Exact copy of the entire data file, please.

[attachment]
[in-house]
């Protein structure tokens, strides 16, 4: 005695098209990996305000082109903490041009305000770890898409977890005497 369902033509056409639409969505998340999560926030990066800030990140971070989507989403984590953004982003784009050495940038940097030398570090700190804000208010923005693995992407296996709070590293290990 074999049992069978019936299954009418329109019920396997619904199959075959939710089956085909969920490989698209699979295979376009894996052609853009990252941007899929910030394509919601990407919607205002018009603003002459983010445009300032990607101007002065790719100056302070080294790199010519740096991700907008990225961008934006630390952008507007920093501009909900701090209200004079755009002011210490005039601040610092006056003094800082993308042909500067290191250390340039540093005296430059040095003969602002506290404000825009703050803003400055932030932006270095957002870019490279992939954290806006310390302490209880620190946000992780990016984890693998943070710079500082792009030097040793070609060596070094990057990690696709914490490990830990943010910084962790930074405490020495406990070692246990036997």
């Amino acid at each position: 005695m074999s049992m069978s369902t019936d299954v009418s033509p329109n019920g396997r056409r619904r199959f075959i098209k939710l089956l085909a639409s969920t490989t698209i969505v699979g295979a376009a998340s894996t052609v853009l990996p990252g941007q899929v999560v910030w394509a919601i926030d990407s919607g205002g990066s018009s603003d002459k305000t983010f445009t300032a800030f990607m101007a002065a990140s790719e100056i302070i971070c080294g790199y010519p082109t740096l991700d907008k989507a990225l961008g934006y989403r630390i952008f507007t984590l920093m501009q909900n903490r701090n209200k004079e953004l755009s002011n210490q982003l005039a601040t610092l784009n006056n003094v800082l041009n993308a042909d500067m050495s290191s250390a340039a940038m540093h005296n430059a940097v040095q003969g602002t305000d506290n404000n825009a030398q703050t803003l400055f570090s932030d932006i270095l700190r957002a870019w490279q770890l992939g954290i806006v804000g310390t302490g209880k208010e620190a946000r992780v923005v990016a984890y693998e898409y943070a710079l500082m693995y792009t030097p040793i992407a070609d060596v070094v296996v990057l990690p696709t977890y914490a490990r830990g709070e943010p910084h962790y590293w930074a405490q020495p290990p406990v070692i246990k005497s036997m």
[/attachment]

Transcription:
[in-house]
């Protein structure tokens, strides 16, 4: 005695098209990996305000082109903490041009305000770890898409977890005497 369902033509056409639409969505998340999560926030990066800030990140971070989507989403984590953004982003784009050495940038940097030398570090700190804000208010923005693995992407296996709070590293290990 074999049992069978019936299954009418329109019920396997619904199959075959939710089956085909969920490989698209699979295979376009894996052609853009990252941007899929910030394509919601990407919607205002018009603003002459983010445009300032990607101007002065790719100056302070080294790199010519740096991700907008990225961008934006630390952008507007920093501009909900701090209200004079755009002011210490005039601040610092006056003094800082993308042909500067290191250390340039540093005296430059040095003969602002506290404000825009703050803003400055932030932006270095957002870019490279992939954290806006310390302490209880620190946000992780990016984890693998943070710079500082792009030097040793070609060596070094990057990690696709914490490990830990943010910084962790930074405490020495406990070692246990036997």
């Amino acid at each position: 005695m074999s049992m069978s369902t019936d299954v009418s033509p329109n019920g396997r056409r619904r199959f075959i098209k939710l089956l085909a639409s969920t490989t698209i969505v699979g295979a376009a998340s894996t052609v853009l990996p990252g941007q899929v999560v910030w394509a919601i926030d990407s919607g205002g990066s018009s603003d002459k305000t983010f445009t300032a800030f990607m101007a002065a990140s790719e100056i302070i971070c080294g790199y010519p082109t740096l991700d907008k989507a990225l961008g934006y989403r630390i952008f507007t984590l920093m501009q909900n903490r701090n209200k004079e953004l755009s002011n210490q982003l005039a601040t610092l784009n006056n003094v800082l041009n993308a042909d500067m050495s290191s250390a340039a940038m540093h005296n430059a940097v040095q003969g602002t305000d506290n404000n825009a030398q703050t803003l400055f570090s932030d932006i270095l700190r957002a870019w490279q770890l992939g954290i806006v804000g310390t302490g209880k208010e620190a946000r992780v923005v990016a984890y693998e898409y943070a710079l500082m693995y792009t030097p040793i992407a070609d060596v070094v296996v990057l990690p696709t977890y914490a490990r830990g709070e943010p910084h962790y590293w930074a405490q020495p290990p406990v070692i246990k005497s036997m």